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Genetics. 2006 Jan;172(1):221-8. Epub 2005 Sep 12.

GC-biased segregation of noncoding polymorphisms in Drosophila.

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UMR 5171, "Génome, Populations, Interactions, Adaptation," CNRS, Université Montpellier 2, IFREMER, 34095 Montpellier, France.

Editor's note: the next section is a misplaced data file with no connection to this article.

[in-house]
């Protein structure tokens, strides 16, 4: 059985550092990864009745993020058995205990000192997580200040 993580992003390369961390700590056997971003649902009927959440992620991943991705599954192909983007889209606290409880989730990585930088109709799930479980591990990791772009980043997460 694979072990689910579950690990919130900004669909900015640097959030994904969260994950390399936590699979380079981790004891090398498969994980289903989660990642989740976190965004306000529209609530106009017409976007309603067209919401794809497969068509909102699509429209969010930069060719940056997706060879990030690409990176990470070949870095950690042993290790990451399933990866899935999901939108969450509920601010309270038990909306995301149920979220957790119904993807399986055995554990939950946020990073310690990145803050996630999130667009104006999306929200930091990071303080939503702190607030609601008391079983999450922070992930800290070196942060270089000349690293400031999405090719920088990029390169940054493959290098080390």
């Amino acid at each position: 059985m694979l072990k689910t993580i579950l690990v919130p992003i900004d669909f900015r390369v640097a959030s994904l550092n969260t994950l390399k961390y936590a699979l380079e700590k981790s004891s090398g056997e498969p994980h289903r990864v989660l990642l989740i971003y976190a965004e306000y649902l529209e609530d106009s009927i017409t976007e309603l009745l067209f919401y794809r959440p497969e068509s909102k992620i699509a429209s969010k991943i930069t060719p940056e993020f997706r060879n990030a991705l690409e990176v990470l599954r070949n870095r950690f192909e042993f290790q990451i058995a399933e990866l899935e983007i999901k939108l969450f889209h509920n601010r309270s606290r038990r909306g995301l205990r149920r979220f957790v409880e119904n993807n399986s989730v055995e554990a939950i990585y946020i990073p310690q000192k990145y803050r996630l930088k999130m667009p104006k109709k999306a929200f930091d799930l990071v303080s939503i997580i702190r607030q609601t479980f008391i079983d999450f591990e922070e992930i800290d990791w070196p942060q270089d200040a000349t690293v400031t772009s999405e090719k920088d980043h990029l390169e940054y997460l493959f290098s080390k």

The study of base composition evolution in Drosophila has been achieved mostly through the analysis of coding sequences. Third codon position GC content, however, is influenced by both neutral forces (e.g., mutation bias) and natural selection for codon usage optimization. In this article, large data sets of noncoding DNA sequence polymorphism in D. melanogaster and D. simulans were gathered from public databases to try to disentangle these two factors-noncoding sequences are not affected by selection for codon usage. Allele frequency analyses revealed an asymmetric pattern of AT vs. GC noncoding polymorphisms: AT --> GC mutations are less numerous, and tend to segregate at a higher frequency, than GC --> AT ones, especially at GC-rich loci. This is indicative of nonstationary evolution of base composition and/or of GC-biased allele transmission. Fitting population genetics models to the allele frequency spectra confirmed this result and favored the hypothesis of a biased transmission. These results, together with previous reports, suggest that GC-biased gene conversion has influenced base composition evolution in Drosophila and explain the correlation between intron and exon GC content.

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